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Slipknot are older, wiser, and more concise on The End, So Far

"The End, So Far"

Release date: 30 September 2022
Slipknot - The End, So Far cover
30 September 2022, 00:00 Written by Dave Beech

I must’ve been 10 or 11 years old the first time my mum heard me listening to Slipknot.

It was something of a departure from the likes of Linkin Park and The Bloodhound Gang that had been gracing my CD player for the previous year. Somewhat taken aback by the angst, the aggression, and not least, the language, she left me with the question “And what are all these new bands going to be doing in 20 years’ time?”.

Well, far be it from me to take pleasure in proving a parent wrong, but 20 years down the line, Slipknot seem to be doing pretty bloody well. A band who needs no introduction, and arguably need little in the way of music press either, the Iowans have been tearing up stages across the world for almost a quarter of a century, earning multiple gold and platinum album awards and a Grammy in the process.

A lot has happened in that time, however. Members have come and gone, and the band understandably isn’t the same as it once was, and with now with seven albums under their belt just how much fire have Slipknot got left in them?

If The End, So Far is anything to go by, the answer is plenty. Though many fans were worried when the record’s title was announced, hoping it wasn’t a prophetic title alluding to the band’s break-up. What it does signify however, is the end of a long and fruitful relationship with Roadrunner, the label that helped introduce them to masses, and for which they in turn did the same for the label.

As such, it’s a record that feels like a return to the band’s roots, especially after 2019’s We Are Not Your Kind; Slipknot distilled down to their purest essence. Though opening number "Adderall" might have you believe different.

Built as much around a clean piano as its fizzing electronics, it takes a full minute before Corey Taylor’s vocals make an appearance. Clean and accompanied by the surprise inclusion of a choir, it’s more akin to The Cure than Slipknot, and listeners would be forgiven for assuming this was a complete departure for the band.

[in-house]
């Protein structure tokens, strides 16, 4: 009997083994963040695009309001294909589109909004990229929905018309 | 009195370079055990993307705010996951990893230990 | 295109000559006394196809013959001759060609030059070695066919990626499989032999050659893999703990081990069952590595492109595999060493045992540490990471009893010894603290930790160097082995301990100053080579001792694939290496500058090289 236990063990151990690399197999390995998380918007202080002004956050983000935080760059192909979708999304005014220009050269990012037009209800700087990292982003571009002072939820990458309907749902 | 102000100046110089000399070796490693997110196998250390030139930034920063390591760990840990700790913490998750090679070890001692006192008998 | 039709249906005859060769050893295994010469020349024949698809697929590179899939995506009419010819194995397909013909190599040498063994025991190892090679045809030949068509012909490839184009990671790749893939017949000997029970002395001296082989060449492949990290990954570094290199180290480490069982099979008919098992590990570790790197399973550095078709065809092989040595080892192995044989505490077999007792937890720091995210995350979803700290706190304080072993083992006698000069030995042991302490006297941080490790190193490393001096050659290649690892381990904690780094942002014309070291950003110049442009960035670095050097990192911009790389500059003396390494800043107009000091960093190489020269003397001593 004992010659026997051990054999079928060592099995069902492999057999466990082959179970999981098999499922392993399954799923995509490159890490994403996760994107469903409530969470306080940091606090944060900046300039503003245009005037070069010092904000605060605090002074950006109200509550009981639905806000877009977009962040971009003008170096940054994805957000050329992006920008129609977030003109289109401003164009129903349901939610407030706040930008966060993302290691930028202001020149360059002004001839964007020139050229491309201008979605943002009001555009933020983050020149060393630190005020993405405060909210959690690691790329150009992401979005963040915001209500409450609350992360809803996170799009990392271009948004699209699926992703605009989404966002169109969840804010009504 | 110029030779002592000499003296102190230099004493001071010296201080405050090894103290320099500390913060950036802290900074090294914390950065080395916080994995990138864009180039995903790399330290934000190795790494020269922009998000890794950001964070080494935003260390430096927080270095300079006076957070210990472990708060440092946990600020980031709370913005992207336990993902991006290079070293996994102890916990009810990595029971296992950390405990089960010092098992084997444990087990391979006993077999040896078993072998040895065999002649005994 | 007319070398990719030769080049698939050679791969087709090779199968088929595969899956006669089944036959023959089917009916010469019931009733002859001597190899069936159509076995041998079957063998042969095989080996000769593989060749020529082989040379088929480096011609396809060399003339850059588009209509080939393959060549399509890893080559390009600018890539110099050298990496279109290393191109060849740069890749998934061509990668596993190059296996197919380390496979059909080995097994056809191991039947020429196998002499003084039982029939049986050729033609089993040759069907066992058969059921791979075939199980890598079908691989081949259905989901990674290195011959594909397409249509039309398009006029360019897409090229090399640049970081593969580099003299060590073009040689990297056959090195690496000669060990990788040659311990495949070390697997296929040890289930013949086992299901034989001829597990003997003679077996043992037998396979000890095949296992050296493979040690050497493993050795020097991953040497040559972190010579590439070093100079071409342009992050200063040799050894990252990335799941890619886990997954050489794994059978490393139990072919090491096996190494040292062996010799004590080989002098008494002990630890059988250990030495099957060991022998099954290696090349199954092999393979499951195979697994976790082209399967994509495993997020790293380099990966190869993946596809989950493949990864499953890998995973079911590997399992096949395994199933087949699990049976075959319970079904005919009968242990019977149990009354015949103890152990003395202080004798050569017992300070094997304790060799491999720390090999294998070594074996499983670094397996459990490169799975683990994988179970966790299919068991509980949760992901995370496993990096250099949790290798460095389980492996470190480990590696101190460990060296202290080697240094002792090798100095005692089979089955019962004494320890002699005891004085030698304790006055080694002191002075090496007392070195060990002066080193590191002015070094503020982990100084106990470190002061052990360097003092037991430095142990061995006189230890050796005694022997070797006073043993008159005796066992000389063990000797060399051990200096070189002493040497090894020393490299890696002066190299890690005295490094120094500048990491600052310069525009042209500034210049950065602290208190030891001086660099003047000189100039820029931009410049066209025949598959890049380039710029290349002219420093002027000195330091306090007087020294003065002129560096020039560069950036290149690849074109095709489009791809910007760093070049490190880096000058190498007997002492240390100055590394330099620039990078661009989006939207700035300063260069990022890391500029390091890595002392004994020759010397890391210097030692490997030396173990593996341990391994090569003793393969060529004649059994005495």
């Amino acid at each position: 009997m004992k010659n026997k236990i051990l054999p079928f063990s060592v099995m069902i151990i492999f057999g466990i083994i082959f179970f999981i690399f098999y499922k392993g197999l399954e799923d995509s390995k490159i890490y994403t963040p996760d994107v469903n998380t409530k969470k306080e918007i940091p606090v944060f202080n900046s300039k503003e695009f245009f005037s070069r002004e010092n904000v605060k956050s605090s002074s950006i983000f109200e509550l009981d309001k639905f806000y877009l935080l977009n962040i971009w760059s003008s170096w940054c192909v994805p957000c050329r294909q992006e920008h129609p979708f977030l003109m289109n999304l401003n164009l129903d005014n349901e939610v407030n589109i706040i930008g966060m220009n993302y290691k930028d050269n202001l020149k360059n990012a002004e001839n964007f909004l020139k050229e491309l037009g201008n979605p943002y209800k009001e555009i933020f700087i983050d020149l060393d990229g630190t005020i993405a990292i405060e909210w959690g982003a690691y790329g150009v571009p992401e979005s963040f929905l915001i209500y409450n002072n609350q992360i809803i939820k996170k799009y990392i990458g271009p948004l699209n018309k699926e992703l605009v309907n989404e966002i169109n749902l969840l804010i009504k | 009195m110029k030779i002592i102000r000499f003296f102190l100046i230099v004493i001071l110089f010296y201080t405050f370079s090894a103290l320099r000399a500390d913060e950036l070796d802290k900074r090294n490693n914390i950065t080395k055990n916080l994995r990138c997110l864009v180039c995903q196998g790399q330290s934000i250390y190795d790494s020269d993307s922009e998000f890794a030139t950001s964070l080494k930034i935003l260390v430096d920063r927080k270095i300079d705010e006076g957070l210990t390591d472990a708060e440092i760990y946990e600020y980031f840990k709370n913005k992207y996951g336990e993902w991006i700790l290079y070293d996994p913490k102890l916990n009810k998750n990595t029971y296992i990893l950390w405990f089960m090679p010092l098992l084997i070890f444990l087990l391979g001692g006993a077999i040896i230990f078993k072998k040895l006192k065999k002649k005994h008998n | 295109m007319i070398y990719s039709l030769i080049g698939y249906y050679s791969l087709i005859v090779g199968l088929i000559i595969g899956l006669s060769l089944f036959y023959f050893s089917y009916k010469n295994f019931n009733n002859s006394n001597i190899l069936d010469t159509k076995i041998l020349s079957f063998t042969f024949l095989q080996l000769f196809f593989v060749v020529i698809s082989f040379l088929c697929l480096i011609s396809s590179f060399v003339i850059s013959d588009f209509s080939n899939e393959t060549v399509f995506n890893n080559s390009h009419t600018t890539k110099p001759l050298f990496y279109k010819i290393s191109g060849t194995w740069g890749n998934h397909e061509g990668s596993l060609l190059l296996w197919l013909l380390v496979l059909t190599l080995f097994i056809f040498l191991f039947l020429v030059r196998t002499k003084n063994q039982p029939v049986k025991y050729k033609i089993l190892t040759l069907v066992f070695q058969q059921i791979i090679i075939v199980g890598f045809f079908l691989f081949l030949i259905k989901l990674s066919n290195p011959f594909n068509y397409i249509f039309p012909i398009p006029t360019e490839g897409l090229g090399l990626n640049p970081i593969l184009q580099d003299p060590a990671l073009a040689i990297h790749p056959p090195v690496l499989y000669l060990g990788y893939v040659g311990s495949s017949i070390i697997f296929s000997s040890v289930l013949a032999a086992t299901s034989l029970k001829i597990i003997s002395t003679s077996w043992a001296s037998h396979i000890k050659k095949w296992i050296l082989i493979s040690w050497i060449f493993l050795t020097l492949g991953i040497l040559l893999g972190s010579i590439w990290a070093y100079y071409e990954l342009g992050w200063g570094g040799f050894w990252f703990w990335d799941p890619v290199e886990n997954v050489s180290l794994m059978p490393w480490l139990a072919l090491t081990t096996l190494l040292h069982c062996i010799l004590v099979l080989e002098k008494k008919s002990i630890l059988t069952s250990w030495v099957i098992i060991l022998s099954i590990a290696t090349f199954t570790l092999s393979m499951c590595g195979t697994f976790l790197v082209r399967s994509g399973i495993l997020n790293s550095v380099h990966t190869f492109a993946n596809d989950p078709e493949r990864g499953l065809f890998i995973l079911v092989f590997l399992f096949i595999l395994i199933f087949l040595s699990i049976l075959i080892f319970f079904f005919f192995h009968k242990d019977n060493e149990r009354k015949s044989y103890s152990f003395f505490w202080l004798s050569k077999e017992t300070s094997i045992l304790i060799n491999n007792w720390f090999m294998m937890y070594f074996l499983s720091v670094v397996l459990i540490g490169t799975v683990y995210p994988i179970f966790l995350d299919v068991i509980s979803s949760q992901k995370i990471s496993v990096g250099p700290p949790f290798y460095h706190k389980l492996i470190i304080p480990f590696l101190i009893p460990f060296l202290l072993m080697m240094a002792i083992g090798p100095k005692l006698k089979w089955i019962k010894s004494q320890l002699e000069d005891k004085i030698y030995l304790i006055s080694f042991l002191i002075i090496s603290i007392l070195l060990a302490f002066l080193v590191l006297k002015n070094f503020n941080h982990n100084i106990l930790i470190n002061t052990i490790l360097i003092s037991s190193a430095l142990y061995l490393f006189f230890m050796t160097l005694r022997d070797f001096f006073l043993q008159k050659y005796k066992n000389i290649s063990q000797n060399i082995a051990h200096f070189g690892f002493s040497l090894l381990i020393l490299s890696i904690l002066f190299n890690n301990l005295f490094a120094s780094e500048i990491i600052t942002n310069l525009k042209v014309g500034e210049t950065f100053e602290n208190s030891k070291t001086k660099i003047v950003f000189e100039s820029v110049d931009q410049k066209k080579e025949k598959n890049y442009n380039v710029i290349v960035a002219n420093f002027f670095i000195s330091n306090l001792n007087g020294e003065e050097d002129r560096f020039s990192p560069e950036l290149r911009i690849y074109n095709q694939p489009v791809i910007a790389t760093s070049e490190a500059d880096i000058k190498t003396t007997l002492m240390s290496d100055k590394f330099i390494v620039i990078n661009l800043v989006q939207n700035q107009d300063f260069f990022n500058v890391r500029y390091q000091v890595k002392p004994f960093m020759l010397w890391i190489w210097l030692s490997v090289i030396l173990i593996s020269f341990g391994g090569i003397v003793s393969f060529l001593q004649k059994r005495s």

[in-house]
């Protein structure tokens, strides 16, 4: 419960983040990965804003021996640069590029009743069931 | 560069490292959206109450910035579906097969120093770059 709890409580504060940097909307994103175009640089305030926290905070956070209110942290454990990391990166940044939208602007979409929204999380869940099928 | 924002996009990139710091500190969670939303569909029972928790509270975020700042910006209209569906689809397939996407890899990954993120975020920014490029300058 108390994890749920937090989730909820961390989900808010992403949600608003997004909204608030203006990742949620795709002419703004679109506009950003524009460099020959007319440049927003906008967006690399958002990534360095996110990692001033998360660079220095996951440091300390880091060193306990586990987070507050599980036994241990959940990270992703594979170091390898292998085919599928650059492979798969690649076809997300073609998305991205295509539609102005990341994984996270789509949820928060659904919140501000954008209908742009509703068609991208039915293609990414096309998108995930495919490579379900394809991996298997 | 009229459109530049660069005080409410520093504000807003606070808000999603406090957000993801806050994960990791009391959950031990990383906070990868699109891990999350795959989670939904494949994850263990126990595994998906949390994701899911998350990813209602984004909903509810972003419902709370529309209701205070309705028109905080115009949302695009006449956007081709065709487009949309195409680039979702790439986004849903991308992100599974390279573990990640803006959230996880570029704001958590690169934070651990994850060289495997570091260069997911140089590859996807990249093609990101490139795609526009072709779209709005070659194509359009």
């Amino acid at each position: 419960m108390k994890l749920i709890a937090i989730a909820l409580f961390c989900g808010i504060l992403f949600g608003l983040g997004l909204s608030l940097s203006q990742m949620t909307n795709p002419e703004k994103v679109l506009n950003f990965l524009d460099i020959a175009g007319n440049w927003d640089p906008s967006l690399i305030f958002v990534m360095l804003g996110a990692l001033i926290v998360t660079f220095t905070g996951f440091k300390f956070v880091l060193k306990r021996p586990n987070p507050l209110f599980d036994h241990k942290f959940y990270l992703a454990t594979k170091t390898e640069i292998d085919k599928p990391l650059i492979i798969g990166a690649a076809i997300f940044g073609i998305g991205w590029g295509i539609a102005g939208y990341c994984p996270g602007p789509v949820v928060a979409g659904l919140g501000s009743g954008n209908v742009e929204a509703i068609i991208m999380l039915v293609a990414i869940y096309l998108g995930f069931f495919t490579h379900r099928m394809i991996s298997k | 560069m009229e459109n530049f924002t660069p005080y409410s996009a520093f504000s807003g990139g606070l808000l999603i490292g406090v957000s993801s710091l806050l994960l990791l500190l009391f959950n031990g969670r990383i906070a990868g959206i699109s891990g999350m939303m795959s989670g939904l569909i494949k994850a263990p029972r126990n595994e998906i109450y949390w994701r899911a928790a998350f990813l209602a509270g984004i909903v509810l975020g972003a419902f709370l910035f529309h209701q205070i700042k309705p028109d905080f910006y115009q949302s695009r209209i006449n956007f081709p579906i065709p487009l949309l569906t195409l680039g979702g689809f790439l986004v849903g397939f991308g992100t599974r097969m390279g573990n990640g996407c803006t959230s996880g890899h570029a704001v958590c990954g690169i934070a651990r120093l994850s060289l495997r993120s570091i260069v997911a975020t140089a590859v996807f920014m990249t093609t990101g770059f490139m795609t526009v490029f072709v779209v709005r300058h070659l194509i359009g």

Indeed, it’s a bold move, opening with an almost six-minute slow-burner. Yet it serves a purpose. One that’s made abundantly clear once listeners have been lulled into a false sense of security; something that’s instantly obliterated with seconds of "The Dying Song (Time to Sing)" blistering opening. A recent single and instant proof that The End, So Far is a return to the weight and aggression of their earliest records, everything from the blast beats to Taylor’s caustic vocal delivery is trademark Slipknot and it’s nothing short of glorious.

Not only this, but "The Dying Song (Time to Sing)" also earmarks the point in which the record grabs its listeners by the balls and drags them kicking and screaming almost to the end of its hour long run time.

Another previous single "The Chapeltown Rag" keeps the proceedings flowing. A combination of classic Iowa-era Slipknot, complete with DJ scratches, and haunting black metal the track takes one of the Yorkshire Ripper’s murders, using it as an allegory to explore the relationship between social and traditional media. How obvious that is to the casual listener remains to be seen, but the fact remains that "The Chapeltown Rag" is yet another example of Slipknot being at the top of their game, and The End, So Far being one of their strongest releases in years.

‘Yen’ takes the foot off the gas just enough to offer the occasional glimmer of respite, but its claustrophobic, almost militant drumbeat does enough to retain the record’s ferocious pace. Elsewhere "Hivemind" and "Warranty" are pure Slipknot brutality; their respective drums/percussion notable highlights. In fact, the drums and percussion across the entirety of The End, So Far are nothing short of incredible; the duo of Jay Weinberg and Michael Pfaff proving a powerhouse pairing that harks back to Slipknot at their most furious.

Coming a little after the halfway point "Acidic" provides the record’s first true moment of respite, something needed after the aural assault provided by the previous six tracks. In doing so however, it stymies the record’s pace somewhat; an almost Deftones like dirge amongst cathartic fury.

Following track "Heirloom" picks things up where they left off to some extent, its industrial drums powering the track ever onwards towards its conclusion and the aggressive opening of "H377’" a track that harbours all the anger and angst of what’s come before it, yet still signals the start of the record winding itself down. Indeed, "De Sade" shares more in common with Taylor’s other band Stone Sour thanks to its clean vocals and heavy emphasis on the guitars, at least until the breakdown hits and we’re dragged right back to blast beat territory. Closing things out, the aptly titled "Finale" is a slow, mournful offering that succeeds in showcasing yet another of Slipknot’s facets, yet brings little to the table when compared to what it proceeds.

By this point though, it matters not. With The End, So Far, Slipknot haven’t reinvented themselves, but returned to their roots with an older, wiser and more concise outlook, resulting in a record that chews its listeners up almost instantly, and spits them out an hour later feeling beaten, battered and ultimately, cleansed.

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